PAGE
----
Severe pain after surgery can typically be successfully treated. Modern pain medications and anesthesia can control post-surgical pain and help your body heal.By Mayo Clinic Staff
If you're having surgery, it's natural to have concerns about pain after the procedure, as well as the risks associated with powerful pain medications. Controlling pain and minimizing side effects are both important for post-surgical comfort, recovery and rehabilitation.
The time to talk about post-surgical pain relief and pain medications is before you have surgery. Being prepared can lead to more effective pain management.
Before surgery you will likely have a discussion with your surgeon or other members of your care team about pain management, treatment options and your particular needs. This conversation may include the following ideas:
- Pain expectations. Ask your doctor about pain typically associated with the procedure and the expected duration of recovery.
- Previous experiences with pain. Talk to your doctor about your experience with pain and different methods of pain control. Mention what has worked for you and what hasn't in the past.
- Chronic pain. If you take drugs to treat chronic pain, your body may be less sensitive to pain medication. Your doctor will discuss options for treating both chronic pain and post-surgical pain.
- List of your medications. Include all prescription and over-the-counter medications, plus any supplements or herbs you've taken in the past month. Your doctor needs to know about anything that might interact with post-surgical pain medications. You may need to change your drug regimen before and after surgery.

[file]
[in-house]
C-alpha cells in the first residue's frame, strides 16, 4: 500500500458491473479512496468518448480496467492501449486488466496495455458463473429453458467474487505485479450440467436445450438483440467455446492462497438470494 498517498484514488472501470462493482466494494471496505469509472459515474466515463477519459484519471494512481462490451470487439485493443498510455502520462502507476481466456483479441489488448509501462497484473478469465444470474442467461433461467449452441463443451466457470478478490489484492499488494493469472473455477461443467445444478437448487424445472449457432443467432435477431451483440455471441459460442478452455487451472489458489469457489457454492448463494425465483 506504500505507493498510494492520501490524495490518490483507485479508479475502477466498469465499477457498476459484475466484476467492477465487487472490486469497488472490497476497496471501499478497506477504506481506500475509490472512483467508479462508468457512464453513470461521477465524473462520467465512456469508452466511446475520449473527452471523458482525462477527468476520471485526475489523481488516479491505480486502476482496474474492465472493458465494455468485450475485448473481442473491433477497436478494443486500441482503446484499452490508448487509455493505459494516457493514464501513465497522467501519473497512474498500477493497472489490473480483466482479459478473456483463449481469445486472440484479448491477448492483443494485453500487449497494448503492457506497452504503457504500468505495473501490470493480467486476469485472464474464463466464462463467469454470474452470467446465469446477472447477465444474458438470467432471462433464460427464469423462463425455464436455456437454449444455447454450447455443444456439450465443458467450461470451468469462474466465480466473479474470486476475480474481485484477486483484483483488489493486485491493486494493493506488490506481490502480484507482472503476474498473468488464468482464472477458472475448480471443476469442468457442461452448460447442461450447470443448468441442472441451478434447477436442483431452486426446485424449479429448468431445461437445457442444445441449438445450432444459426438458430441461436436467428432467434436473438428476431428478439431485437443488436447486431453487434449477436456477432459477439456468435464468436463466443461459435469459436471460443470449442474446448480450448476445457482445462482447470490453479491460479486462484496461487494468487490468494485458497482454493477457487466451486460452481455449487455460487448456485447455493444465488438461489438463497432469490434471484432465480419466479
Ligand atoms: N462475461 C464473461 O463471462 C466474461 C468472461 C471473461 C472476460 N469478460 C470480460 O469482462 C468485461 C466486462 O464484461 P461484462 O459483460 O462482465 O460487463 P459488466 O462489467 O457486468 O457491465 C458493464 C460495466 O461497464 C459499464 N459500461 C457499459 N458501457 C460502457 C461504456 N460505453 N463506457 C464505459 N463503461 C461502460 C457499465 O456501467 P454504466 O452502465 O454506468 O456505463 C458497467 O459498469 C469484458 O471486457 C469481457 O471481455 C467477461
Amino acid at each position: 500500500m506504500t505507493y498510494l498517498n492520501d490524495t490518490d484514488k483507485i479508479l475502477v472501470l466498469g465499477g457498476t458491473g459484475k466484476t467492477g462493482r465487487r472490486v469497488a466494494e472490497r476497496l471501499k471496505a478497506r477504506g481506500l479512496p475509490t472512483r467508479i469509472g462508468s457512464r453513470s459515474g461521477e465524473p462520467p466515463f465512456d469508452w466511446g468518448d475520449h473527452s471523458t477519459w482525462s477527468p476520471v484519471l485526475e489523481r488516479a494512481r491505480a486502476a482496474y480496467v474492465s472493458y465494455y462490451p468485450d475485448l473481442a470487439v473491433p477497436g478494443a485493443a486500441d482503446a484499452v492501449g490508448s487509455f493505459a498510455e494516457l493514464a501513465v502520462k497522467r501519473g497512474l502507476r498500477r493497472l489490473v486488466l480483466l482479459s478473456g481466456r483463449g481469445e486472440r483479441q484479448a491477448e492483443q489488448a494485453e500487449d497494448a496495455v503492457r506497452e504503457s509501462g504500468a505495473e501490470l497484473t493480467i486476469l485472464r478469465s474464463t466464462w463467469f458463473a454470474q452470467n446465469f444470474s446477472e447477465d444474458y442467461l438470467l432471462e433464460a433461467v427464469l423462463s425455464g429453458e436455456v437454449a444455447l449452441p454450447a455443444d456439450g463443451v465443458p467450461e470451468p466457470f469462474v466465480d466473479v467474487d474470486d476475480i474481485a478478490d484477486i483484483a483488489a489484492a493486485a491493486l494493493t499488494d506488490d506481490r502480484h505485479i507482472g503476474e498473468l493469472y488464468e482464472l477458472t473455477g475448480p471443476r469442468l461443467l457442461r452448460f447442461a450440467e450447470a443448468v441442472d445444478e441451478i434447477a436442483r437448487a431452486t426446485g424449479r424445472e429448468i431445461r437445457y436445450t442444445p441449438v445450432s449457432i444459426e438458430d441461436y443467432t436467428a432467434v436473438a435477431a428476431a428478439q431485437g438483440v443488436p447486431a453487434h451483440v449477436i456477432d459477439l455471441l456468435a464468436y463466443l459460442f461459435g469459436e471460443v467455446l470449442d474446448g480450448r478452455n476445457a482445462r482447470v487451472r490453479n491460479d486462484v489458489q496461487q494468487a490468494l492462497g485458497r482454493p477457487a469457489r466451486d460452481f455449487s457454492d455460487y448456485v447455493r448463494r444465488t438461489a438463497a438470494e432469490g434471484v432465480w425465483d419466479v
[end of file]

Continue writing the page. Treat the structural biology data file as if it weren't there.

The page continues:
- Alcohol and drug use. Accurately describe your current use of alcohol, tobacco or illicit drugs. Your doctor needs to know if you are recovering from addiction to — or currently abuse — alcohol or drugs, including prescription medications, in order to plan and monitor your pain management.
- Side effects. Ask for written information about the drugs you will be prescribed and their side effects. Ask questions about what can be done to minimize side effects and when to get help for serious side effects.
- Additional pain management. Ask your doctor about interventions that may support your treatment plan, such as psychobehavioral interventions to address anxiety or coping skills.
- Discussion of your concerns. If you're afraid of side effects or overdosing on pain medications, talk to your doctor. He or she can help you understand strategies to safely manage your pain.
Post-surgical pain is usually managed with multiple pain-reducing medications (analgesics). The appropriate type, delivery and dose of medications for you depend on the type of surgery and expected recovery, as well as your own needs.
Pain medications include the following: